Cybersecurity

UK authorities warn of Queen Elizabeth II funeral phishing attempts

The National Cyber Security Centre warned mourners to be wary of scam tickets and bogus travel deals.
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· 3 min read

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That email from King Charles asking you for a bank account to store $500 million in until after his coronation is (probably) fake. Following the death of Queen Elizabeth II at the age of 96, the UK’s National Cyber Security Centre (NCSC) has issued a warning to be on the lookout for phishing attempts.

In a bulletin on Sept. 13, the NCSC cautioned, “there may be an increase in phishing emails and other scams” in the period following the queen’s death up until her state funeral on Sept. 19.

Specifically, NCSC said that mourners should be aware that anyone claiming to sell tickets to see the queen lying in state should be ignored, as it is free and open to the public. (Instead, the price of entry is waiting in a miles-long queue stretching throughout parts of London.) The NCSC, which is part of the GCHQ, appears to have issued the warning out of an abundance of caution: It wrote in the bulletin that it “has not yet seen extensive evidence” of such scams.

ComputerWeekly noted that other likely targets of scammers include those traveling to London to pay their respects to the late monarch. Planes and trains to England are already overburdened with travelers, while some flights have been “disrupted to ensure there is silence in central London during the procession.” Hotels are also expected to be sold out or close to it. Anyone hoping to get close to any official events should anticipate delays due to heavy security. All this creates an environment ripe for scammers to prey on those looking for scarce travel and accommodation deals.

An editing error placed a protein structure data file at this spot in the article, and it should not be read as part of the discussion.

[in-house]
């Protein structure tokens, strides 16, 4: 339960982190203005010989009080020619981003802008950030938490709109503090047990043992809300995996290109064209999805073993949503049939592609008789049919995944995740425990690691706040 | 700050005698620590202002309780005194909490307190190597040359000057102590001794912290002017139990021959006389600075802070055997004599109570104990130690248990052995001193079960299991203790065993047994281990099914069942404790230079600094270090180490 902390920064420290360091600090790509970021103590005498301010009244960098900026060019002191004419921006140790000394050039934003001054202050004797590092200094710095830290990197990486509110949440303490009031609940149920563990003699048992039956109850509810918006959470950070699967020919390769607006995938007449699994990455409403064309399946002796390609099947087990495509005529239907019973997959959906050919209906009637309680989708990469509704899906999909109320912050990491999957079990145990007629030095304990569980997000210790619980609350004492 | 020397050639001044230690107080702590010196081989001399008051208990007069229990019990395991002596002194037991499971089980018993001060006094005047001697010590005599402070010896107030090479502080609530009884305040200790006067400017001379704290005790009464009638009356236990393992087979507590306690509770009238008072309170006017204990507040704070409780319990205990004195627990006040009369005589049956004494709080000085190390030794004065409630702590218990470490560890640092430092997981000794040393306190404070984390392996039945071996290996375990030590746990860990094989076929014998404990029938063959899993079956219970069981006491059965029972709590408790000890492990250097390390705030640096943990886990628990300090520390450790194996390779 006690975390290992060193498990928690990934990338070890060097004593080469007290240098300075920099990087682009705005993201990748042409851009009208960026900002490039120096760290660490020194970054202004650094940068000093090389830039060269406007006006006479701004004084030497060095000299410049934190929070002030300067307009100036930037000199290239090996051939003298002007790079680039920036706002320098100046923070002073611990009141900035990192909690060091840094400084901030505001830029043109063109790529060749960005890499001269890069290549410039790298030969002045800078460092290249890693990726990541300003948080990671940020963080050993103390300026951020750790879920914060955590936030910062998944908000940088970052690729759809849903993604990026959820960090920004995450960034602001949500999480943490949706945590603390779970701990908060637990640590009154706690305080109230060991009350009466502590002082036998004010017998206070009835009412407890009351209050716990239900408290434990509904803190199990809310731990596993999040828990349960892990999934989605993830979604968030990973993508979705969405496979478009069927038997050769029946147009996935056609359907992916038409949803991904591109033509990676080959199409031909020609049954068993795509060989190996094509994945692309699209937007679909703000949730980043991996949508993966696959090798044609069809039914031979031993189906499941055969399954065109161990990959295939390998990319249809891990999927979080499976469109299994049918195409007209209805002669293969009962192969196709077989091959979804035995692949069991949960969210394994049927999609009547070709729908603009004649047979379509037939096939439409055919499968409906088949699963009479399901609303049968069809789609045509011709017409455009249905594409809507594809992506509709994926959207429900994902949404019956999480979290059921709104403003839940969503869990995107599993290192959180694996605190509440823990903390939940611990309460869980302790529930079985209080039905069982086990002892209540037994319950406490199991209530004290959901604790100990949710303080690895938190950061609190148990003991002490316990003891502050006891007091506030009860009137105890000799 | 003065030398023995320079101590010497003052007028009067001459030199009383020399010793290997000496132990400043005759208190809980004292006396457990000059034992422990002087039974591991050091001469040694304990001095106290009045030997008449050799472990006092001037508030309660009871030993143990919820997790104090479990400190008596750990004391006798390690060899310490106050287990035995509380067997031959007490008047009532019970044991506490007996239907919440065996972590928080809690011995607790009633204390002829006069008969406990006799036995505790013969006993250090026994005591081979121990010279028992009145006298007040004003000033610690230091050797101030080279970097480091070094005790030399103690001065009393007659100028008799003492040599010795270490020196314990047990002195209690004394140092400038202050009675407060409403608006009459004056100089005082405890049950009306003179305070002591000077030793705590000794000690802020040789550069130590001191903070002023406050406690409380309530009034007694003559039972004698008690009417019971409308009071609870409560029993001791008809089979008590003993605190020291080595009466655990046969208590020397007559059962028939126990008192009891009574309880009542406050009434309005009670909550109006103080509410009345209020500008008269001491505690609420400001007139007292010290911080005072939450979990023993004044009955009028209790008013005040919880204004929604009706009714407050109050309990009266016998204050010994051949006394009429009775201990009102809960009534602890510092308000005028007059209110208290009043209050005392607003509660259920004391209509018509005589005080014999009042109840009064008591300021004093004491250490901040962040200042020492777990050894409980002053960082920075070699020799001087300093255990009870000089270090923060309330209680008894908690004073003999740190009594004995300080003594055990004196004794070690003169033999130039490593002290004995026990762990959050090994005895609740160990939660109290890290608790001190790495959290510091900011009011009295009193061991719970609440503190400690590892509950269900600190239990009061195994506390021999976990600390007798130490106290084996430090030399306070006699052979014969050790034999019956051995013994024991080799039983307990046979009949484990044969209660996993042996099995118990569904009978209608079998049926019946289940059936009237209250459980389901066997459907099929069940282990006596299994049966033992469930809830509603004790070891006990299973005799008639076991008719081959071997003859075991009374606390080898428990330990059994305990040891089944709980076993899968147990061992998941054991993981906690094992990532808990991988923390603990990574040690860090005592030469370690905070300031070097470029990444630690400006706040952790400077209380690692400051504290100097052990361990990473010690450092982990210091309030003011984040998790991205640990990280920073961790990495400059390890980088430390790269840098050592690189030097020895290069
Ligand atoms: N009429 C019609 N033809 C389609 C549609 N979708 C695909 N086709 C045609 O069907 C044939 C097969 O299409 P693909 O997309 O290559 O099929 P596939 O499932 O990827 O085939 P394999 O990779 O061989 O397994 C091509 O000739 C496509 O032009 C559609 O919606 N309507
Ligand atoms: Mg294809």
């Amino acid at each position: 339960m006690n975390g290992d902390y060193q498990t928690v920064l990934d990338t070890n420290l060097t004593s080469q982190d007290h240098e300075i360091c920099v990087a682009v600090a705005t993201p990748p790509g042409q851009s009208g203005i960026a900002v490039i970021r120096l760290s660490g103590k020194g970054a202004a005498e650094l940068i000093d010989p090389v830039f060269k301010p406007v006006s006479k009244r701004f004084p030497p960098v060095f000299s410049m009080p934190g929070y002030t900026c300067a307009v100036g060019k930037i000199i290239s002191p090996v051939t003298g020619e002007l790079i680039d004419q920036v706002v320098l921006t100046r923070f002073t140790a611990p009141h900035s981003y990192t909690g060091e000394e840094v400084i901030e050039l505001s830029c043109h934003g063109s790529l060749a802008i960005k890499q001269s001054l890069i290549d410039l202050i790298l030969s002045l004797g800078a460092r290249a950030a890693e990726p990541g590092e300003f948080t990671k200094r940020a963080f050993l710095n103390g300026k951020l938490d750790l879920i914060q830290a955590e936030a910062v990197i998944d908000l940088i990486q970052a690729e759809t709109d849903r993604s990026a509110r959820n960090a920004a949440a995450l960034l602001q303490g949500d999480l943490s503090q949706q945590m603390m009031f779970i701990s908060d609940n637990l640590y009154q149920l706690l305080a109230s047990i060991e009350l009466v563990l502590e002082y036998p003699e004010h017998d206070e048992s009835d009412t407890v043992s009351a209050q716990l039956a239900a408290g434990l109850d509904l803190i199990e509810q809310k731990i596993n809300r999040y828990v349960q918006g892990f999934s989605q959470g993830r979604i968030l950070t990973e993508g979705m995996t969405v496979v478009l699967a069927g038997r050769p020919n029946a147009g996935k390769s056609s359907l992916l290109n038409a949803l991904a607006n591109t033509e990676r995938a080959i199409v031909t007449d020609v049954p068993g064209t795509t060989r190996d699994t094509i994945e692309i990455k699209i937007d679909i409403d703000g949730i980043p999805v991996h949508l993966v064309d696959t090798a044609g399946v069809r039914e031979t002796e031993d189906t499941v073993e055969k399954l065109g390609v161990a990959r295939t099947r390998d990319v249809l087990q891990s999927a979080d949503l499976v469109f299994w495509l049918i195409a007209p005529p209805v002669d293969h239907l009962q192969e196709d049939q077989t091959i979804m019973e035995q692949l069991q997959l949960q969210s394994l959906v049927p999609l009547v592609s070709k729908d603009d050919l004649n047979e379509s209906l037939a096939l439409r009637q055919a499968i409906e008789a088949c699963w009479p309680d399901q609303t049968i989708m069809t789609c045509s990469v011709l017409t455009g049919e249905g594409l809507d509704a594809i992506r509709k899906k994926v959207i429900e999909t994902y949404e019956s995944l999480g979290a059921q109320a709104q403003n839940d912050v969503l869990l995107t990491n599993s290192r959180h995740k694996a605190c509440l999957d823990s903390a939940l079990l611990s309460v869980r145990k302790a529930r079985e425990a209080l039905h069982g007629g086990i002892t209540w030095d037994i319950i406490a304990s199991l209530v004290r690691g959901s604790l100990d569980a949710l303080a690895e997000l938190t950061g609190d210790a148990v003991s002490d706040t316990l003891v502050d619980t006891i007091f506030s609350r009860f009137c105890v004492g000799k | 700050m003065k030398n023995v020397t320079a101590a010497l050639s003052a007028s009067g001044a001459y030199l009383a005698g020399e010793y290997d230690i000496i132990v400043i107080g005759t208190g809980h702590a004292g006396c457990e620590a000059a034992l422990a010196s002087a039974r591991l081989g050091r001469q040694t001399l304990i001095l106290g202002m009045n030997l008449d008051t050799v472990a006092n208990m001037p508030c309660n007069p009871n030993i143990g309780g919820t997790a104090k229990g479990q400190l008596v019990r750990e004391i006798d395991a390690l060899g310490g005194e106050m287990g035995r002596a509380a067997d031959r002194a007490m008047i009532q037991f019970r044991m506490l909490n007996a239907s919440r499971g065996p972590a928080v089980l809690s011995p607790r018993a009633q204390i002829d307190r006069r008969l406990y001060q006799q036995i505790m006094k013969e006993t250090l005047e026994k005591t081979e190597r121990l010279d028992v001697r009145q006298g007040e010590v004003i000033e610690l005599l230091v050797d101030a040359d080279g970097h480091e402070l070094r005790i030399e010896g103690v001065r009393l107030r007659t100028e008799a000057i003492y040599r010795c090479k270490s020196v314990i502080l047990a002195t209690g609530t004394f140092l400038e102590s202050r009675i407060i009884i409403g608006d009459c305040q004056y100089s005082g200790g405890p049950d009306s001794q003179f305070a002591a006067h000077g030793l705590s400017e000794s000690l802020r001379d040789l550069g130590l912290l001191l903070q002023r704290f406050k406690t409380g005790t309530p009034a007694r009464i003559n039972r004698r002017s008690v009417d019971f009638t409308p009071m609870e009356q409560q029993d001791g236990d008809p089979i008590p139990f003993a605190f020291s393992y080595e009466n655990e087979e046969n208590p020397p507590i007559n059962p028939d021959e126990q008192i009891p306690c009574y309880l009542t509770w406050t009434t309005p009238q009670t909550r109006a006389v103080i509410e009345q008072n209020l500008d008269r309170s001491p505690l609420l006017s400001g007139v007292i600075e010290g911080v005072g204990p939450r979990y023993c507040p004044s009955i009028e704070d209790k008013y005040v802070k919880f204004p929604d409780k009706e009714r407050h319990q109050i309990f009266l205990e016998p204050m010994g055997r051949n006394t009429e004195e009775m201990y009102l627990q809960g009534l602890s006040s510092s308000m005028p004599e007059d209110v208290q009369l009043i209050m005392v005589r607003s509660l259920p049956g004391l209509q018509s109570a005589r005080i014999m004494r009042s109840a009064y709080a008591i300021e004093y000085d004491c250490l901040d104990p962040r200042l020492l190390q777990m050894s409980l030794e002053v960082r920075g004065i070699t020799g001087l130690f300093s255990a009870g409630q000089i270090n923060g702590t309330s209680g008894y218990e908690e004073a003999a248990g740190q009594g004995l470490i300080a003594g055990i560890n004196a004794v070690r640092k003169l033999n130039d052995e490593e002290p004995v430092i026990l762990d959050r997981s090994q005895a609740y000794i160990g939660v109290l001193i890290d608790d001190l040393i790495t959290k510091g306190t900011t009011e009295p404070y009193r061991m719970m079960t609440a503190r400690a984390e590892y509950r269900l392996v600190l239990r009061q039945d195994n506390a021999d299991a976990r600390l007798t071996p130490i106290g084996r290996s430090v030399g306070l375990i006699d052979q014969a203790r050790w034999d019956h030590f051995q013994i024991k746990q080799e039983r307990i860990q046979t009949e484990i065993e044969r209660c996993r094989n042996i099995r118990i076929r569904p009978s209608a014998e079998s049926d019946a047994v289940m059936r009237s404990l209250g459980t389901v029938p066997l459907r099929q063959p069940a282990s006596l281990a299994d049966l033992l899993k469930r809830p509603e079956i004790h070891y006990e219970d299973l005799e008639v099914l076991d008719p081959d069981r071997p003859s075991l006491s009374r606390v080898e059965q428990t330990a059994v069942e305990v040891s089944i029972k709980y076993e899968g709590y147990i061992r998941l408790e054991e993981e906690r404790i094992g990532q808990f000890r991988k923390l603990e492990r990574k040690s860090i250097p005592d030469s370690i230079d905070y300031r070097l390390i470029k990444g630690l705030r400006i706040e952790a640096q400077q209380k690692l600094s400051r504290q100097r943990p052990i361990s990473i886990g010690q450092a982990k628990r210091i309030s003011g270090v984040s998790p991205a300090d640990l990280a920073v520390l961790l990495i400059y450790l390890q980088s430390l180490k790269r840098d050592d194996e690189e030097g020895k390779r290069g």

Beware of offers of tickets to the state funeral at Westminster Abbey on Monday. Attendance is limited to roughly 2,000 dignitaries, other VIPs, and their entourages, and it seems unlikely any of them will scalp their invites.


Bleeping Computer reported that some threat actors tried to steal Microsoft account credentials with phishing emails that asked recipients to add their names to an “interactive AI memory board in honor of Her Majesty Elizabeth II.” According to Kim Komando, cryptocurrency scams related to Queen Elizabeth’s death are also popping up—though sympathy may be in short supply for anyone hoping to get rich off suspicious tokens with names like “Queen Elizabeth Inu, God Save the Queen, Queen, QueenDoge, London Bridge is Down and Rip Queen Elizabeth.”—TM

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Top insights for IT pros

From cybersecurity and big data to software development and gaming. Our IT Brew newsletter delivers the latest news and analysis of trends shaping the IT industry, like only The Brew can.